Shinhan BNP Paribas Asset Management last week became the first Korean institution to receive quota under China's renminbi qualified institutional investor scheme, having received its RQFII licence in October.
Now that it has approval to invest in mainland securities, the firm plans to launch three RQFII actively managed mutual funds – an A-share, a bond and a balanced product – by the end of next month.
The joint venture between BNP Paribas Investment Partners and Seoul-based Shinhan Financial Group received Rmb3 billion ($488 million) in quota from China’s State Administration of Foreign Exchange (Safe) on November 27.
The fund house also plans to build its own internal credit rating capability for Chinese bonds instead of relying on an external agency, citing concerns over rating reliability.
Chinese bonds with the same rating sometimes exhibit very different credit volatility from those issued elsewhere, said Jang Deogjin, deputy CEO at Shinhan BNPP AM. “We also need to know the liquidity of bond securities in the interbank bond market when we decide to buy and sell."
The new bond fund, the firm’s first Chinese fixed income product, will target institutional and private bank clients, but not retail investors.
China’s bond market is new territory for the firm, so it had sent two managers to Shanghai on a reconnaissance mission, said Jang.
Shinhan BNPP AM already runs three China equity funds and holds $100 million in QFII quota.
The new bond fund’s four-strong investment team is spread across Seoul and Hong Kong, and Jang said there is no plan to expand it at this stage. The firm's China equity team is three-strong.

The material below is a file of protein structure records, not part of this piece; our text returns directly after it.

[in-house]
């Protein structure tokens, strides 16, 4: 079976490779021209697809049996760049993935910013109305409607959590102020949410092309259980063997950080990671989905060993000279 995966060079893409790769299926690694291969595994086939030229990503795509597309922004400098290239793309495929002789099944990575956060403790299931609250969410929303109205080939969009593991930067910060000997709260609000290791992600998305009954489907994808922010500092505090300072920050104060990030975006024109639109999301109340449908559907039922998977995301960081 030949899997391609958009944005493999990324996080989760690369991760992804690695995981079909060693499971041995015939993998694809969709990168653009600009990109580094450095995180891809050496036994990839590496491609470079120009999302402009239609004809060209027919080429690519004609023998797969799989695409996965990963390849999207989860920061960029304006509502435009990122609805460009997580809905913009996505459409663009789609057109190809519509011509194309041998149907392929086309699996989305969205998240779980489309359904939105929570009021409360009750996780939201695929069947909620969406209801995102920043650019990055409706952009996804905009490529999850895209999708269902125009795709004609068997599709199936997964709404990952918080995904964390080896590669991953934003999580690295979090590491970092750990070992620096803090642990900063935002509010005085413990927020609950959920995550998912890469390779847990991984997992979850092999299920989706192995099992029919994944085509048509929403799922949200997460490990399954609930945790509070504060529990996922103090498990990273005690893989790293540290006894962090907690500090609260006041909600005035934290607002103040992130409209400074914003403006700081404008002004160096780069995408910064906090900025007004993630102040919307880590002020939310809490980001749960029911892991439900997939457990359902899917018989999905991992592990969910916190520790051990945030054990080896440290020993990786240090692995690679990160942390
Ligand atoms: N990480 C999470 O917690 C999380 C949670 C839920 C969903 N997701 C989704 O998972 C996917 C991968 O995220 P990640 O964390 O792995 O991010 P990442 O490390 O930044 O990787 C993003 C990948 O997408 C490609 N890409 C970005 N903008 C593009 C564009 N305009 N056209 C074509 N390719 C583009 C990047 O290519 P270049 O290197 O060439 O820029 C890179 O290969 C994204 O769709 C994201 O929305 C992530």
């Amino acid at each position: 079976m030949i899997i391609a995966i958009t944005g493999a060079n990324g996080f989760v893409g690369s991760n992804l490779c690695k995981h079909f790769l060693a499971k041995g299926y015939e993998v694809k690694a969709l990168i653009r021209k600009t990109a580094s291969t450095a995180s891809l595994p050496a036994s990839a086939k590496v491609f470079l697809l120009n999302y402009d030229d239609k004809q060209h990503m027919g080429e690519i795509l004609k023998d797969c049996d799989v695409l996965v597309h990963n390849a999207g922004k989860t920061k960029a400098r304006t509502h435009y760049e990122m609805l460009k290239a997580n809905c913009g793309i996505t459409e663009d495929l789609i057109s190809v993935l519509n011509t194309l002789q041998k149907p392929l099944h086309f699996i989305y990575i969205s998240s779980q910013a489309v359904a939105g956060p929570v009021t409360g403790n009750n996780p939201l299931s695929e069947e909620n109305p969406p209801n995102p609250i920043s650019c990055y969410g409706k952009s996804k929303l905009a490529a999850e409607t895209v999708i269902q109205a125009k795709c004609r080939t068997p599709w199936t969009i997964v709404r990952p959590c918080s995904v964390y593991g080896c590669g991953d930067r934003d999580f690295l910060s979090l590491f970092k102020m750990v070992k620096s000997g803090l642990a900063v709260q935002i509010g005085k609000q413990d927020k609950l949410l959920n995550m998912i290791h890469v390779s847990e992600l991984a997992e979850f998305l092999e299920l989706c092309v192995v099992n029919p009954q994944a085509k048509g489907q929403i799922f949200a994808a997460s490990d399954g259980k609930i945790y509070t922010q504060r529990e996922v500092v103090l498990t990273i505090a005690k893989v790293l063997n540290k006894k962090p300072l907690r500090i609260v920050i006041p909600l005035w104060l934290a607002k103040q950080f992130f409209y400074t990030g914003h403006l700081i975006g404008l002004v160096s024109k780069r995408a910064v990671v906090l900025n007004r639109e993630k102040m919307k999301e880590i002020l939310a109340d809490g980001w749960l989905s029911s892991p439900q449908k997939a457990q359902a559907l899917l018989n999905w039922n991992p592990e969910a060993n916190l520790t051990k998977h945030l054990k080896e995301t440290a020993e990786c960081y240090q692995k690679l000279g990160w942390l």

Though yields are relatively high in China – 10-year government bonds yielded 3.55% yesterday, and 10-year Treasuries 2.22% – Jang flagged liquidity as a concern, in addition to credit rating reliability.
The firm did not provide further details on the equity or balanced fund.
Shinhan BNPP AM, which had W35.6 trillion ($32.1 billion) in AUM as of November 30, received its RQFII licence from China Securities Regulatory Commission (CSRC) in late October.
Seoul was handed its first handed Rmb80 billion in RQFII quota in July 2014.
Shanghai-based consultancy Z-Ben Advisors expects other Korean fund managers, such as Mirae Asset, Hanwha and Samsung, to receive licences in the near future, as reported.
Meanwhile, Singapore's Lion Global Investors has received its first RQFII quota, of Rmb1 billion. The firm plans to launch three RMB funds early next year – a bond fund, an equity product and a balanced fund, as reported.
But Safe has not granted additional RQFII quota to Hong Kong fund managers since October, when the city’s quota cap of Rmb270 billion was hit.
That said, the Hong Kong Monetary Authority has been lobbing for a higher quota and recently received a positive response from Safe, according to a South China Morning Post report.
In October, the CSRC handed out RQFII licences in Hong Kong to four firms: BNP Paribas Investment Partners Asia, CCTIC International, Rongtong Global Investment and Shanghai Commercial Bank. The regulator also awarded a QFII licence to Axa Fund Management in Luxembourg.
The RQFII programme was first introduced in Hong Kong in December 2011, and was then expanded to include London and Singapore in October 2013, Paris in March 2014, and Seoul and Frankfurt in July 2014.
Last month, China extended the scheme to Australia (Sydney), Canada (Toronto) and Qatar.